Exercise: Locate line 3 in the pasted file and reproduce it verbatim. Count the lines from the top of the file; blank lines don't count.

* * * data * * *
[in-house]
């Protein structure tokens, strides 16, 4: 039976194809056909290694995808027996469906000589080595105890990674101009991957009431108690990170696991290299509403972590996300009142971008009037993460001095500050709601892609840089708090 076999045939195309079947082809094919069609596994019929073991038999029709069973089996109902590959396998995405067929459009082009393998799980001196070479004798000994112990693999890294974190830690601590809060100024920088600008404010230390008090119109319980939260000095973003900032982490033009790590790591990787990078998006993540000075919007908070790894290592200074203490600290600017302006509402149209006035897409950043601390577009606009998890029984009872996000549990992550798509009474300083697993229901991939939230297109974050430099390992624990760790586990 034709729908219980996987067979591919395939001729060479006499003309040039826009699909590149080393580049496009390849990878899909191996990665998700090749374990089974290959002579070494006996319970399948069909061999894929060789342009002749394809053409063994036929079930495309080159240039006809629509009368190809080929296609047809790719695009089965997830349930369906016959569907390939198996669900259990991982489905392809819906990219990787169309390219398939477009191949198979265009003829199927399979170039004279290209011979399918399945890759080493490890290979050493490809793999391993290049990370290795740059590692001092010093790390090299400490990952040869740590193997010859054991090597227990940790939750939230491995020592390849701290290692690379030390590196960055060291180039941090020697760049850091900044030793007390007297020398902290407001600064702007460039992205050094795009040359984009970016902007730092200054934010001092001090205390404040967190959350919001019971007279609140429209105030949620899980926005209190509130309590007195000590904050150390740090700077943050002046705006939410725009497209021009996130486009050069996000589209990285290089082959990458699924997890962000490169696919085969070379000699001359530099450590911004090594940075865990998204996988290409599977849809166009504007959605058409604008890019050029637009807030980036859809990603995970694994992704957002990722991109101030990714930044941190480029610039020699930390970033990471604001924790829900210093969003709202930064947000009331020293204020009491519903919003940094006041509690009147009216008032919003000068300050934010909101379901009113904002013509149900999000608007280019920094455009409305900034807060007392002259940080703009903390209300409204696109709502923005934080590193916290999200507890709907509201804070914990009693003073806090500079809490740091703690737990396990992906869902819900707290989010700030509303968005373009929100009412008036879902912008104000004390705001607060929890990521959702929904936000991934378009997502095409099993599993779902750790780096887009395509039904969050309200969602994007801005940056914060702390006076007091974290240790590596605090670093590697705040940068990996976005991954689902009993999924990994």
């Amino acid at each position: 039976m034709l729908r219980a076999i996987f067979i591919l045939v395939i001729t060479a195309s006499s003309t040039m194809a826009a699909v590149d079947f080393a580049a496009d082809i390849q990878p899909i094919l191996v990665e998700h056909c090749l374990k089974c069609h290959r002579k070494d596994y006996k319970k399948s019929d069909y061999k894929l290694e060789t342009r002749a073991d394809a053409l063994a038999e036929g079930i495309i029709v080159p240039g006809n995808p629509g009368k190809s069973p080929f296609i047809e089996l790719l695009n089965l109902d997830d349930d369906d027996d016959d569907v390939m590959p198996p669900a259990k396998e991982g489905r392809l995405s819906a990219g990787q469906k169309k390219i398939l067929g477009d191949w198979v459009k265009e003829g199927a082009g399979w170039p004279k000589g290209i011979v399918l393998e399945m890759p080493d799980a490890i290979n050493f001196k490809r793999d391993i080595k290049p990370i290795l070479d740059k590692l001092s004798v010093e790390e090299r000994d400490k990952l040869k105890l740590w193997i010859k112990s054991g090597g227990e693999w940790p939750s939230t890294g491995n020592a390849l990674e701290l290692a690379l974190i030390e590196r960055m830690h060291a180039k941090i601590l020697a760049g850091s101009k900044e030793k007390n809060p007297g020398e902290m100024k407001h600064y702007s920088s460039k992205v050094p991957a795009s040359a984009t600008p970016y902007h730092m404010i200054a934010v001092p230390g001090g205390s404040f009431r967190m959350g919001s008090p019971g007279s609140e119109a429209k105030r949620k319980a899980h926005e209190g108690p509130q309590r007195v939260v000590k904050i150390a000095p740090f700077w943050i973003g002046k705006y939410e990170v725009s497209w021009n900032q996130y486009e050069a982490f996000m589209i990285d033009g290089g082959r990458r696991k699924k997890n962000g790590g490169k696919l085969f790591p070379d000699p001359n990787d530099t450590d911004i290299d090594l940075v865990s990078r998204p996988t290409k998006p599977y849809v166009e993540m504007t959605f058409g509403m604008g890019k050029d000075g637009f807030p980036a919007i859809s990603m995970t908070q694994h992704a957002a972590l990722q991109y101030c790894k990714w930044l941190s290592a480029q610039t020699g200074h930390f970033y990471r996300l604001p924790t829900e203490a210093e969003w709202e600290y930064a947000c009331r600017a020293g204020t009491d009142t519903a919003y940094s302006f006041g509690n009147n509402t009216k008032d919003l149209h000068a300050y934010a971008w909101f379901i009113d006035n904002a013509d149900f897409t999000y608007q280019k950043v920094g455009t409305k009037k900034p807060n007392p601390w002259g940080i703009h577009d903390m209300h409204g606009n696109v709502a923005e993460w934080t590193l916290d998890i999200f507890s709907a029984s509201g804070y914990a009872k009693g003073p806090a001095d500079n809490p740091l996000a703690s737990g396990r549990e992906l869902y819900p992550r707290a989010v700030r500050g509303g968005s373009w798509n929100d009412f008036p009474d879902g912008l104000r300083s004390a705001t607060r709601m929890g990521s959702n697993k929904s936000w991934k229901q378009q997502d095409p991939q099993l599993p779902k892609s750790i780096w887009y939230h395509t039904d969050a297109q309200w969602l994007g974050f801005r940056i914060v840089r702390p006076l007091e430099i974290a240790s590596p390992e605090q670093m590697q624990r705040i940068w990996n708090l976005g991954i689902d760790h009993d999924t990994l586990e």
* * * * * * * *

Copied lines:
């Amino acid at each position: 039976m034709l729908r219980a076999i996987f067979i591919l045939v395939i001729t060479a195309s006499s003309t040039m194809a826009a699909v590149d079947f080393a580049a496009d082809i390849q990878p899909i094919l191996v990665e998700h056909c090749l374990k089974c069609h290959r002579k070494d596994y006996k319970k399948s019929d069909y061999k894929l290694e060789t342009r002749a073991d394809a053409l063994a038999e036929g079930i495309i029709v080159p240039g006809n995808p629509g009368k190809s069973p080929f296609i047809e089996l790719l695009n089965l109902d997830d349930d369906d027996d016959d569907v390939m590959p198996p669900a259990k396998e991982g489905r392809l995405s819906a990219g990787q469906k169309k390219i398939l067929g477009d191949w198979v459009k265009e003829g199927a082009g399979w170039p004279k000589g290209i011979v399918l393998e399945m890759p080493d799980a490890i290979n050493f001196k490809r793999d391993i080595k290049p990370i290795l070479d740059k590692l001092s004798v010093e790390e090299r000994d400490k990952l040869k105890l740590w193997i010859k112990s054991g090597g227990e693999w940790p939750s939230t890294g491995n020592a390849l990674e701290l290692a690379l974190i030390e590196r960055m830690h060291a180039k941090i601590l020697a760049g850091s101009k900044e030793k007390n809060p007297g020398e902290m100024k407001h600064y702007s920088s460039k992205v050094p991957a795009s040359a984009t600008p970016y902007h730092m404010i200054a934010v001092p230390g001090g205390s404040f009431r967190m959350g919001s008090p019971g007279s609140e119109a429209k105030r949620k319980a899980h926005e209190g108690p509130q309590r007195v939260v000590k904050i150390a000095p740090f700077w943050i973003g002046k705006y939410e990170v725009s497209w021009n900032q996130y486009e050069a982490f996000m589209i990285d033009g290089g082959r990458r696991k699924k997890n962000g790590g490169k696919l085969f790591p070379d000699p001359n990787d530099t450590d911004i290299d090594l940075v865990s990078r998204p996988t290409k998006p599977y849809v166009e993540m504007t959605f058409g509403m604008g890019k050029d000075g637009f807030p980036a919007i859809s990603m995970t908070q694994h992704a957002a972590l990722q991109y101030c790894k990714w930044l941190s290592a480029q610039t020699g200074h930390f970033y990471r996300l604001p924790t829900e203490a210093e969003w709202e600290y930064a947000c009331r600017a020293g204020t009491d009142t519903a919003y940094s302006f006041g509690n009147n509402t009216k008032d919003l149209h000068a300050y934010a971008w909101f379901i009113d006035n904002a013509d149900f897409t999000y608007q280019k950043v920094g455009t409305k009037k900034p807060n007392p601390w002259g940080i703009h577009d903390m209300h409204g606009n696109v709502a923005e993460w934080t590193l916290d998890i999200f507890s709907a029984s509201g804070y914990a009872k009693g003073p806090a001095d500079n809490p740091l996000a703690s737990g396990r549990e992906l869902y819900p992550r707290a989010v700030r500050g509303g968005s373009w798509n929100d009412f008036p009474d879902g912008l104000r300083s004390a705001t607060r709601m929890g990521s959702n697993k929904s936000w991934k229901q378009q997502d095409p991939q099993l599993p779902k892609s750790i780096w887009y939230h395509t039904d969050a297109q309200w969602l994007g974050f801005r940056i914060v840089r702390p006076l007091e430099i974290a240790s590596p390992e605090q670093m590697q624990r705040i940068w990996n708090l976005g991954i689902d760790h009993d999924t990994l586990e």